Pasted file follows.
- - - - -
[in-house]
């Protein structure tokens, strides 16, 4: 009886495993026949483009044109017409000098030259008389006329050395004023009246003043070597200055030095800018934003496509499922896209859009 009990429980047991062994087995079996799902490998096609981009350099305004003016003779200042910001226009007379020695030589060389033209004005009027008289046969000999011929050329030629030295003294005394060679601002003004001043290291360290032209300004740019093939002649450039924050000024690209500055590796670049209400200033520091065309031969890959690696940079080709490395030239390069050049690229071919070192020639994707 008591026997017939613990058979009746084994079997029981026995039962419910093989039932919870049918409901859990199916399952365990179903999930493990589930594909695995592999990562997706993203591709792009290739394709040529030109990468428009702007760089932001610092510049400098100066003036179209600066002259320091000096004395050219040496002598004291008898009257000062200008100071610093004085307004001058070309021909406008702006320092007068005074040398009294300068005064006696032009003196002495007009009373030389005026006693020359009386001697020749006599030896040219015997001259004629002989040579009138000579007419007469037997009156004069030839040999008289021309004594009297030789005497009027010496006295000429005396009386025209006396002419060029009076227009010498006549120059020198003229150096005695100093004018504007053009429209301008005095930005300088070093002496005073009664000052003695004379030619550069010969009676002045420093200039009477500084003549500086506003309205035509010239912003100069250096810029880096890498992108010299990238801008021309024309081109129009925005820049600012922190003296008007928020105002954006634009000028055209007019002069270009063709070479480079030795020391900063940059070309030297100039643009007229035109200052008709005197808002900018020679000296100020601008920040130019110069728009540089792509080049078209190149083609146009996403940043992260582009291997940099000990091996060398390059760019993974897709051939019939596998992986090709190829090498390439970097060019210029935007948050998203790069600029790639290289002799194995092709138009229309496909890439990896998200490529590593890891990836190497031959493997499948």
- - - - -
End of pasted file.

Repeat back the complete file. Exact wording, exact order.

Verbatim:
[in-house]
């Protein structure tokens, strides 16, 4: 009886495993026949483009044109017409000098030259008389006329050395004023009246003043070597200055030095800018934003496509499922896209859009 009990429980047991062994087995079996799902490998096609981009350099305004003016003779200042910001226009007379020695030589060389033209004005009027008289046969000999011929050329030629030295003294005394060679601002003004001043290291360290032209300004740019093939002649450039924050000024690209500055590796670049209400200033520091065309031969890959690696940079080709490395030239390069050049690229071919070192020639994707 008591026997017939613990058979009746084994079997029981026995039962419910093989039932919870049918409901859990199916399952365990179903999930493990589930594909695995592999990562997706993203591709792009290739394709040529030109990468428009702007760089932001610092510049400098100066003036179209600066002259320091000096004395050219040496002598004291008898009257000062200008100071610093004085307004001058070309021909406008702006320092007068005074040398009294300068005064006696032009003196002495007009009373030389005026006693020359009386001697020749006599030896040219015997001259004629002989040579009138000579007419007469037997009156004069030839040999008289021309004594009297030789005497009027010496006295000429005396009386025209006396002419060029009076227009010498006549120059020198003229150096005695100093004018504007053009429209301008005095930005300088070093002496005073009664000052003695004379030619550069010969009676002045420093200039009477500084003549500086506003309205035509010239912003100069250096810029880096890498992108010299990238801008021309024309081109129009925005820049600012922190003296008007928020105002954006634009000028055209007019002069270009063709070479480079030795020391900063940059070309030297100039643009007229035109200052008709005197808002900018020679000296100020601008920040130019110069728009540089792509080049078209190149083609146009996403940043992260582009291997940099000990091996060398390059760019993974897709051939019939596998992986090709190829090498390439970097060019210029935007948050998203790069600029790639290289002799194995092709138009229309496909890439990896998200490529590593890891990836190497031959493997499948």